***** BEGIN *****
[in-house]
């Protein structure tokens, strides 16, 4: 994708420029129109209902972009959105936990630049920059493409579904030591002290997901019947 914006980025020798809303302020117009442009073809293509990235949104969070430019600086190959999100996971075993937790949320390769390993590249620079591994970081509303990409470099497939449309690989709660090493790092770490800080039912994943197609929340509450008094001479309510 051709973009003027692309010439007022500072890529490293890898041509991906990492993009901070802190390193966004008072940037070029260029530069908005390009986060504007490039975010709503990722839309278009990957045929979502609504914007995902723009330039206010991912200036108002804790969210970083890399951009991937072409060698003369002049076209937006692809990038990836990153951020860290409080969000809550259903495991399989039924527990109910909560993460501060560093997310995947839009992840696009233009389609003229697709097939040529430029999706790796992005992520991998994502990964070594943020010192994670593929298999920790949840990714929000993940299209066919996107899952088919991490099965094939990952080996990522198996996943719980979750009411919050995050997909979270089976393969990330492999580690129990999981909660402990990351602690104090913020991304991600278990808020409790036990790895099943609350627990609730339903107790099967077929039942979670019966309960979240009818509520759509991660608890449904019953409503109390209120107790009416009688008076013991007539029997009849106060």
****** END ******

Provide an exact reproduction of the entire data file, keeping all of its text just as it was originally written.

[in-house]
């Protein structure tokens, strides 16, 4: 994708420029129109209902972009959105936990630049920059493409579904030591002290997901019947 914006980025020798809303302020117009442009073809293509990235949104969070430019600086190959999100996971075993937790949320390769390993590249620079591994970081509303990409470099497939449309690989709660090493790092770490800080039912994943197609929340509450008094001479309510 051709973009003027692309010439007022500072890529490293890898041509991906990492993009901070802190390193966004008072940037070029260029530069908005390009986060504007490039975010709503990722839309278009990957045929979502609504914007995902723009330039206010991912200036108002804790969210970083890399951009991937072409060698003369002049076209937006692809990038990836990153951020860290409080969000809550259903495991399989039924527990109910909560993460501060560093997310995947839009992840696009233009389609003229697709097939040529430029999706790796992005992520991998994502990964070594943020010192994670593929298999920790949840990714929000993940299209066919996107899952088919991490099965094939990952080996990522198996996943719980979750009411919050995050997909979270089976393969990330492999580690129990999981909660402990990351602690104090913020991304991600278990808020409790036990790895099943609350627990609730339903107790099967077929039942979670019966309960979240009818509520759509991660608890449904019953409503109390209120107790009416009688008076013991007539029997009849106060």